The era of the second-year slump at Harvard Business School is over. Or maybe the days of student cooperation are over. Despite strong student opposition, the business school announced Wednesday that it was ending its ban on sharing grades with potential employers. Starting with new students who enroll in the fall, M.B.A. candidates can decide for themselves whether to share their transcripts.
The ban on grade-sharing has been enormously popular with students since it was adopted in 1998. Supporters say that it discouraged (or at least kept to a reasonable level) the kind of cut-throat competition for which business schools are known. With the ban, students said they were more comfortable helping one another or taking difficult courses.
But a memo sent to students by Jay O. Light, the acting dean, said that the policy was wrong. "Fundamentally, I believe it is inappropriate for HBS to dictate to students what they can and cannot say about their grades during the recruiting process. I believe you and your classmates earn your grades and should be accountable for them, as you will be accountable for your performance in the organizations you will lead in the future," he wrote.
Light added that banning the release of grades was "inconsistent" with the business school's commitment "to maintaining high academic standards."
Harvard officials have said that employers vary on how much they would like to know students' grades, with the financial services and consulting industries being most likely to want the data.
Even though current students are not affected, the possibility of a policy change has drawn widespread and vocal opposition among students at Harvard -- and considerable interest from business schools elsewhere. A poll by The Harbus, the business school's newspaper, found that only 5 percent of students favored the idea of reporting grades to employers.
Alex Michael, a second-year M.B.A. student and co-president of the Student Association, said that most students believe that revealing grades "will tamper with the collaborative nature of the classroom here and lead to even more competition."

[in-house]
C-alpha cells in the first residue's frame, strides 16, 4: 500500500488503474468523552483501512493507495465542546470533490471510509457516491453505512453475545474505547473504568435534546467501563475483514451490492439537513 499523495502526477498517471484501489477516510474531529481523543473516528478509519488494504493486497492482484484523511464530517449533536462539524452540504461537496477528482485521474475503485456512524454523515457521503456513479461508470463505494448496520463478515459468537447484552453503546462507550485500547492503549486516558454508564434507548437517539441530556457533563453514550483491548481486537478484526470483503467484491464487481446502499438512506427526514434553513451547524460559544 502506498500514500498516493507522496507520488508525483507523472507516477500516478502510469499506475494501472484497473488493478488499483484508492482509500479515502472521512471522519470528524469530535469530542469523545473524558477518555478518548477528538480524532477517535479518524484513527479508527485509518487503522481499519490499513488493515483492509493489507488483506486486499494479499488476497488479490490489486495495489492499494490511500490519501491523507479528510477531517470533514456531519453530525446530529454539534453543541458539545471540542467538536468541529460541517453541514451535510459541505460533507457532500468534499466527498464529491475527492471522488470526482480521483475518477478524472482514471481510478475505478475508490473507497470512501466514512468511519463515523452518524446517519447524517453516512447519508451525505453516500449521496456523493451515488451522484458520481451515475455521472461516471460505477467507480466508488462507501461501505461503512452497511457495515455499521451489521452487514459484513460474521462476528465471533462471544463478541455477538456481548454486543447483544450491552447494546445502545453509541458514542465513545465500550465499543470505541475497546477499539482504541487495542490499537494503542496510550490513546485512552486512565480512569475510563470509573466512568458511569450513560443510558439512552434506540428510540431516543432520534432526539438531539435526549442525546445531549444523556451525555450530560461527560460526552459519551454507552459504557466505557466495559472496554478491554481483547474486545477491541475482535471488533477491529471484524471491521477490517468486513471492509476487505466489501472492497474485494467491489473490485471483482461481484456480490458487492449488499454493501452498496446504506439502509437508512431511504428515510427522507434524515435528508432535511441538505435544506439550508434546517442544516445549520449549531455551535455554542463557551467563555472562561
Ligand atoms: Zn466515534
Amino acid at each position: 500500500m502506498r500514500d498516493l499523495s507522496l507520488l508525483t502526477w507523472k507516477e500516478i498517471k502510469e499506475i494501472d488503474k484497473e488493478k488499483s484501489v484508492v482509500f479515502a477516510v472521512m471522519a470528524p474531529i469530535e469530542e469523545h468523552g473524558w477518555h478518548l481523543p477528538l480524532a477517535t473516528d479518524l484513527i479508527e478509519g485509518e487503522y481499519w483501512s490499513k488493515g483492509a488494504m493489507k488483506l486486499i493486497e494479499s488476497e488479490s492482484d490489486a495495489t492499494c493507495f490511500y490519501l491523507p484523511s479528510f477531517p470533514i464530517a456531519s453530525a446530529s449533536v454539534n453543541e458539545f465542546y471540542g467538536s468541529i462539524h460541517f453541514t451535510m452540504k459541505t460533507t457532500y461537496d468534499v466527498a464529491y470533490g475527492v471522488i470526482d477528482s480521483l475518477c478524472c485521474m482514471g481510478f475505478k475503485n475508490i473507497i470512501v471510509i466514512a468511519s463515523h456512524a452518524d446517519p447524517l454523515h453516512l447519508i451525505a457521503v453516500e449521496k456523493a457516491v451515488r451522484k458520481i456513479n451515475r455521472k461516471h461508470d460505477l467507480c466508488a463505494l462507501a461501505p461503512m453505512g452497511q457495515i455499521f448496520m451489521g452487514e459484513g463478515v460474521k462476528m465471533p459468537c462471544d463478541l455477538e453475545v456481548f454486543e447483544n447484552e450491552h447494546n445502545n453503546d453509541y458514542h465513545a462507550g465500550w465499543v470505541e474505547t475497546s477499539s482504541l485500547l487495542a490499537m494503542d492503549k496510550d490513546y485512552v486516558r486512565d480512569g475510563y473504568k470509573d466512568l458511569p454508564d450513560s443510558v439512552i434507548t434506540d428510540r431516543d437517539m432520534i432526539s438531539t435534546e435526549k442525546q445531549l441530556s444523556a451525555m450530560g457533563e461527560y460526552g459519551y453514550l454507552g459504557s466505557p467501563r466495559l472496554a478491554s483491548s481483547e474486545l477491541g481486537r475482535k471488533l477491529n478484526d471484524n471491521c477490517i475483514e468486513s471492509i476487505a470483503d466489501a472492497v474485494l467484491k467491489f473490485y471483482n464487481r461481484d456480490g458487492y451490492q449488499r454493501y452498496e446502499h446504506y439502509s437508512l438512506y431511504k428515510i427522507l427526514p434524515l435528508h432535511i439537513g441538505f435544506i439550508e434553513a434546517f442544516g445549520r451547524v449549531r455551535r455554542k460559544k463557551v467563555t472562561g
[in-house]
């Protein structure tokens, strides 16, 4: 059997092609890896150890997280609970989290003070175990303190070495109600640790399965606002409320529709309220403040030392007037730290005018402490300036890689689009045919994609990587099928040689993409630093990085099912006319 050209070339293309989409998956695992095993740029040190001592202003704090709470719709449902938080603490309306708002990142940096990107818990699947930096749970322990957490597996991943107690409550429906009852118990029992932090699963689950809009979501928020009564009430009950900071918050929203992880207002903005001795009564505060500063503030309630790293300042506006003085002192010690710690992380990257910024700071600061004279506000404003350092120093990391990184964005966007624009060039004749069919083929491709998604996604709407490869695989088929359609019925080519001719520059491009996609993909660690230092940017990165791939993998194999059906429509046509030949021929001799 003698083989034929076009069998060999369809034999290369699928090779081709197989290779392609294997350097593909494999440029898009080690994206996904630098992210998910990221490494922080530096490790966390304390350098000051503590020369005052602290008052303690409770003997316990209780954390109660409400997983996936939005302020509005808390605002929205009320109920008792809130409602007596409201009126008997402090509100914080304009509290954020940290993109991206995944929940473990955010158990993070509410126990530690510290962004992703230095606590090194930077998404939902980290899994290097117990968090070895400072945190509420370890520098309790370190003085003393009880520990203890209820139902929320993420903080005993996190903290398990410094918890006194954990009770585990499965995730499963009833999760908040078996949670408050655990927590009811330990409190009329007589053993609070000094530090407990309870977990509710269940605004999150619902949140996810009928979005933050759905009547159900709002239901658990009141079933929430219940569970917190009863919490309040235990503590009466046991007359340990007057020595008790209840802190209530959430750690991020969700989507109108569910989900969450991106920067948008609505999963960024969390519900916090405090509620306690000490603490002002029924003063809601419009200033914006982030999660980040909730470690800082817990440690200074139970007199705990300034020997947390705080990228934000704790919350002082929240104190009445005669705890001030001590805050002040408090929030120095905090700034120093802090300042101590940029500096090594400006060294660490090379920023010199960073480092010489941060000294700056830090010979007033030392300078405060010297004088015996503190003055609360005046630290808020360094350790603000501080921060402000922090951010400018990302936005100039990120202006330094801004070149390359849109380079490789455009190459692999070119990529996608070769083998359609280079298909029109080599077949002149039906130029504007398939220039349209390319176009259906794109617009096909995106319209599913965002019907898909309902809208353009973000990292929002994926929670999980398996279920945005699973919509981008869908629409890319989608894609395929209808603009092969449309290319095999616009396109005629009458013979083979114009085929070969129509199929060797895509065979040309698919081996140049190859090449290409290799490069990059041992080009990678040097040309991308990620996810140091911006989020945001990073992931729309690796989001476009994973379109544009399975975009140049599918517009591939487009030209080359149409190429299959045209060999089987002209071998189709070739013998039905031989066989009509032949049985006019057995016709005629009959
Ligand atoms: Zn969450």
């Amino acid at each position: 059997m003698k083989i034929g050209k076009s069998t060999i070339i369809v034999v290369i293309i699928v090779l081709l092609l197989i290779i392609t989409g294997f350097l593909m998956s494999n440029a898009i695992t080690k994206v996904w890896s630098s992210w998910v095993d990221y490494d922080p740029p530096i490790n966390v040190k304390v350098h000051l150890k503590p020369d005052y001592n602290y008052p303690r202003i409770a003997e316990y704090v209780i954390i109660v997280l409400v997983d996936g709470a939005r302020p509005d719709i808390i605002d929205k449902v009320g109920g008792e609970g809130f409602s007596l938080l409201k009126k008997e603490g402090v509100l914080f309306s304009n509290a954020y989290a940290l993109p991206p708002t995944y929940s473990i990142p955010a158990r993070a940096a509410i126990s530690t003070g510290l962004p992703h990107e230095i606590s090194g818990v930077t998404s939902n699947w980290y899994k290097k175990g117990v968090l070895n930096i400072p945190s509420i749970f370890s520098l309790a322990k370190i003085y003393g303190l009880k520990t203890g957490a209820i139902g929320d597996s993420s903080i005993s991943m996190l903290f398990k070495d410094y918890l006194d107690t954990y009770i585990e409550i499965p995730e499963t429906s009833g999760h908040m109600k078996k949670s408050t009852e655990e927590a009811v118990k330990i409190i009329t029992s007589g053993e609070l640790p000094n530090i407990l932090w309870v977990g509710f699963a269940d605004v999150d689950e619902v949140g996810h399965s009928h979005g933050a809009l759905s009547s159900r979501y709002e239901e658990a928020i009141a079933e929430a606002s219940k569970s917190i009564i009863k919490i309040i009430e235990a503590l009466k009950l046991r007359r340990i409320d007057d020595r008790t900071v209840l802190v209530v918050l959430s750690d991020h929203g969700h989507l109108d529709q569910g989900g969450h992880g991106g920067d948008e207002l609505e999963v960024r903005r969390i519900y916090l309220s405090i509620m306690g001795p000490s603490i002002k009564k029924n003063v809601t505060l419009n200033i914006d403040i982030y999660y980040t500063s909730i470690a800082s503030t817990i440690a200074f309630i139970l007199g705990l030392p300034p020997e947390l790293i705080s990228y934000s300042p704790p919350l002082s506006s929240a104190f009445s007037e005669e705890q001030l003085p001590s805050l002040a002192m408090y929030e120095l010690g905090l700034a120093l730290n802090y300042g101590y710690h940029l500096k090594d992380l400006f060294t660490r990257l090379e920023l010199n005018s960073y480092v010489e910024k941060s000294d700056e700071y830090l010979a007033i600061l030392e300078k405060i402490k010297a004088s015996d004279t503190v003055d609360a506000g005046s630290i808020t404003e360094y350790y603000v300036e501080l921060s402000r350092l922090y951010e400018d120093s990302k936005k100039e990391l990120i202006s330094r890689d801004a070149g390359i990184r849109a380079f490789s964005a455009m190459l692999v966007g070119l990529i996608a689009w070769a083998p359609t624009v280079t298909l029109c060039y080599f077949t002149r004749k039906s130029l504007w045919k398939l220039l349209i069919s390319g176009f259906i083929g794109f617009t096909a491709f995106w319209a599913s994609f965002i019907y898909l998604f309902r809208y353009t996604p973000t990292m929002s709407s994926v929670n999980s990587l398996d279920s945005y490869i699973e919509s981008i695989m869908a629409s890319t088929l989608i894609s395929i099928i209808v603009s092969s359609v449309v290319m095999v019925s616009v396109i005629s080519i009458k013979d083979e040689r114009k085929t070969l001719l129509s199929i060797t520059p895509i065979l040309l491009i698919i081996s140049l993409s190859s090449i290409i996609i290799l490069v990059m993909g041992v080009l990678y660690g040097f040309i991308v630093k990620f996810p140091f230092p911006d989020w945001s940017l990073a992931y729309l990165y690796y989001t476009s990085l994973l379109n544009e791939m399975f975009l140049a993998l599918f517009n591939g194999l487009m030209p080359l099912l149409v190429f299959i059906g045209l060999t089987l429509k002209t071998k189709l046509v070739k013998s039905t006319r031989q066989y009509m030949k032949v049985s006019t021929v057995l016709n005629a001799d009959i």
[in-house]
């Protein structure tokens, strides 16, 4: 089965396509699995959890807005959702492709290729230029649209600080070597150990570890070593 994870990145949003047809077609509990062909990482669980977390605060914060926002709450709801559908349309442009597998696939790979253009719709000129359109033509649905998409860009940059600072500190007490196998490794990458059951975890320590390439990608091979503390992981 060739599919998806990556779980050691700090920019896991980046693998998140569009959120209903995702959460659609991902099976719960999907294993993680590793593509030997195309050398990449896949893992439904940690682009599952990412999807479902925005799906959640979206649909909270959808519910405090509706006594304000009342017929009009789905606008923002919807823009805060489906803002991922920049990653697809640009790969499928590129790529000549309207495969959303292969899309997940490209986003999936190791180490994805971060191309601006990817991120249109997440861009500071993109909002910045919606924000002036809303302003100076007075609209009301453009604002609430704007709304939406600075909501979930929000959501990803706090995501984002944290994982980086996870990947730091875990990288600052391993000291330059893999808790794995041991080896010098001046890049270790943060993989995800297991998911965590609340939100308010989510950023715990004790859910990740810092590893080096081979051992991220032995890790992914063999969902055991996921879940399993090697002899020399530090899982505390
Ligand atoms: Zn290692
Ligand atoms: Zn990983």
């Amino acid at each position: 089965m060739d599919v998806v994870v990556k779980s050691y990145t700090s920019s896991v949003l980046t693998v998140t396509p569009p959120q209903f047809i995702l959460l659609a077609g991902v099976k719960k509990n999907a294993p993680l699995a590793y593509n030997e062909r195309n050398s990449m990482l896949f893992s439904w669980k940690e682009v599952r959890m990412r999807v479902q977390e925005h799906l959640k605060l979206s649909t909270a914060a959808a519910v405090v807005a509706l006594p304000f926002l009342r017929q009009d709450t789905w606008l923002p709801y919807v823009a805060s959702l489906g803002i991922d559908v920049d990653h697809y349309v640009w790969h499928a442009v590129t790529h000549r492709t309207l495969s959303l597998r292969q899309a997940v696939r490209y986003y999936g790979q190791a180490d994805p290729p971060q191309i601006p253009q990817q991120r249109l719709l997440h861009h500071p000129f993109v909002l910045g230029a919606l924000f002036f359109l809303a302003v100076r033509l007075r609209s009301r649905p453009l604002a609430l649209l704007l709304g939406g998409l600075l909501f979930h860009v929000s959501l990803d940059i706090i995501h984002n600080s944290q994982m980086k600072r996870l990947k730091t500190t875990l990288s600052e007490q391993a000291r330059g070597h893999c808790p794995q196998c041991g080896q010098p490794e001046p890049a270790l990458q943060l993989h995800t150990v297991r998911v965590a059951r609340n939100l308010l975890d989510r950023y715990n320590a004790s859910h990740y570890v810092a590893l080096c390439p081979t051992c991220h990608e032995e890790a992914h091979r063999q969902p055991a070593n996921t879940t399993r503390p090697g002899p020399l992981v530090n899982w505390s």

Michael also scoffed at the idea -- which Harvard administrators have stressed -- that students will still have the option not to reveal their grades. "Once those who want to release their grades, others who don't want to will have to," he said.
At the same time, Michael said that there was some truth to the suggestion that the ban on releasing grades made it possible for some students to slack off. He said that he didn't see this in first-year students, but that there were "pockets" of second-year students who took advantage of the fact that they didn't have to worry about anyone seeing their transcripts.
Harvard's ban on releasing grades reflects a broader debate at business schools over figuring out the right level of competition for students.
Faculty members at the Wharton School are currently discussing whether the percentages of the classes that are designated for honors are too small. Currently, one set of honors is restricted to those graduating who were in the top 10 percent of their classes each semester, and another set of honors goes to those in the top 20 percent of their class over all. Some believe that expanding those percentages will reward more students, while others fear that the relatively low percentages make it possible for some students to avoid obsessing over grades, since an honors degree isn't expected.
The Wharton School as an institution does not have a ban or requirement on disclosing grades, but the student government adopted a policy in 1994 banning the release of grades.
Serhan Secmen, student body president at Wharton, said that students there are proud that the policy is not a "top down" rule like the one Harvard is ending, but is one that they have come up with themselves. He said that even though the student government has no way to enforce the rule, students abide by it.
He said that keeping grades from prospective employers encourages "teamwork and student collaboration."